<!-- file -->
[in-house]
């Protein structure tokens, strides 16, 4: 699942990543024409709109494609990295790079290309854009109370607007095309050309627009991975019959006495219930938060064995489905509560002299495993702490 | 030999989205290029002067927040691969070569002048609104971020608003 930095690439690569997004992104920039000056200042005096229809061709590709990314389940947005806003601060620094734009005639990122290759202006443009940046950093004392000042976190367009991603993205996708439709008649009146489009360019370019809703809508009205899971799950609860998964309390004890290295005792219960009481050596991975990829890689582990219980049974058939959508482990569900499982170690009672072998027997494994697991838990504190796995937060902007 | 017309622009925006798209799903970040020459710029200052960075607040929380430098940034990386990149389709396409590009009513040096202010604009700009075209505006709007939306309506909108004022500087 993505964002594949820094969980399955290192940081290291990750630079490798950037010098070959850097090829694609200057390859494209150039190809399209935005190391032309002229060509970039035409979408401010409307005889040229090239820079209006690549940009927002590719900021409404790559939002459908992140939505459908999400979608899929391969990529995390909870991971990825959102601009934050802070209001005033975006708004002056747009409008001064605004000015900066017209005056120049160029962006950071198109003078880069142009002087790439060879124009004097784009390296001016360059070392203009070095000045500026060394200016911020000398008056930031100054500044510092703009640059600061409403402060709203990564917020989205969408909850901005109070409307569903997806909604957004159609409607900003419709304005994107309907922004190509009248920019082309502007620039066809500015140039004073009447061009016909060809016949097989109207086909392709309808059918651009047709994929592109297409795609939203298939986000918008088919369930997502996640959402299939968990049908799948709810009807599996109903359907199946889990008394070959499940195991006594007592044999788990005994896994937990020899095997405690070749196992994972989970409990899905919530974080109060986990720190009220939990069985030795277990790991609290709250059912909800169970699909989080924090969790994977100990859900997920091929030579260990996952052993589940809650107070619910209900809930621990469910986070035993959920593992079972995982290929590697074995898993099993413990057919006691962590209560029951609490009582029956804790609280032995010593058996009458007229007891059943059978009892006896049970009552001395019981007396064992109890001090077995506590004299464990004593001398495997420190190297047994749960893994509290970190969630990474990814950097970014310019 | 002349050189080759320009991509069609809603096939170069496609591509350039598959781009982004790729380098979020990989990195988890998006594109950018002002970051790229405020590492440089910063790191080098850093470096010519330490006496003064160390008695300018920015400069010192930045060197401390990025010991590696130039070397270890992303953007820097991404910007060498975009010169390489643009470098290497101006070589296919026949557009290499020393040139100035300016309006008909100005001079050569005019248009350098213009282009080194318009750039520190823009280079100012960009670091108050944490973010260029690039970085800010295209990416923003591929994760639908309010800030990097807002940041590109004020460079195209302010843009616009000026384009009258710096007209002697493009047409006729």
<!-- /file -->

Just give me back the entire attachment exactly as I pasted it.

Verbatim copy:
[in-house]
């Protein structure tokens, strides 16, 4: 699942990543024409709109494609990295790079290309854009109370607007095309050309627009991975019959006495219930938060064995489905509560002299495993702490 | 030999989205290029002067927040691969070569002048609104971020608003 930095690439690569997004992104920039000056200042005096229809061709590709990314389940947005806003601060620094734009005639990122290759202006443009940046950093004392000042976190367009991603993205996708439709008649009146489009360019370019809703809508009205899971799950609860998964309390004890290295005792219960009481050596991975990829890689582990219980049974058939959508482990569900499982170690009672072998027997494994697991838990504190796995937060902007 | 017309622009925006798209799903970040020459710029200052960075607040929380430098940034990386990149389709396409590009009513040096202010604009700009075209505006709007939306309506909108004022500087 993505964002594949820094969980399955290192940081290291990750630079490798950037010098070959850097090829694609200057390859494209150039190809399209935005190391032309002229060509970039035409979408401010409307005889040229090239820079209006690549940009927002590719900021409404790559939002459908992140939505459908999400979608899929391969990529995390909870991971990825959102601009934050802070209001005033975006708004002056747009409008001064605004000015900066017209005056120049160029962006950071198109003078880069142009002087790439060879124009004097784009390296001016360059070392203009070095000045500026060394200016911020000398008056930031100054500044510092703009640059600061409403402060709203990564917020989205969408909850901005109070409307569903997806909604957004159609409607900003419709304005994107309907922004190509009248920019082309502007620039066809500015140039004073009447061009016909060809016949097989109207086909392709309808059918651009047709994929592109297409795609939203298939986000918008088919369930997502996640959402299939968990049908799948709810009807599996109903359907199946889990008394070959499940195991006594007592044999788990005994896994937990020899095997405690070749196992994972989970409990899905919530974080109060986990720190009220939990069985030795277990790991609290709250059912909800169970699909989080924090969790994977100990859900997920091929030579260990996952052993589940809650107070619910209900809930621990469910986070035993959920593992079972995982290929590697074995898993099993413990057919006691962590209560029951609490009582029956804790609280032995010593058996009458007229007891059943059978009892006896049970009552001395019981007396064992109890001090077995506590004299464990004593001398495997420190190297047994749960893994509290970190969630990474990814950097970014310019 | 002349050189080759320009991509069609809603096939170069496609591509350039598959781009982004790729380098979020990989990195988890998006594109950018002002970051790229405020590492440089910063790191080098850093470096010519330490006496003064160390008695300018920015400069010192930045060197401390990025010991590696130039070397270890992303953007820097991404910007060498975009010169390489643009470098290497101006070589296919026949557009290499020393040139100035300016309006008909100005001079050569005019248009350098213009282009080194318009750039520190823009280079100012960009670091108050944490973010260029690039970085800010295209990416923003591929994760639908309010800030990097807002940041590109004020460079195209302010843009616009000026384009009258710096007209002697493009047409006729």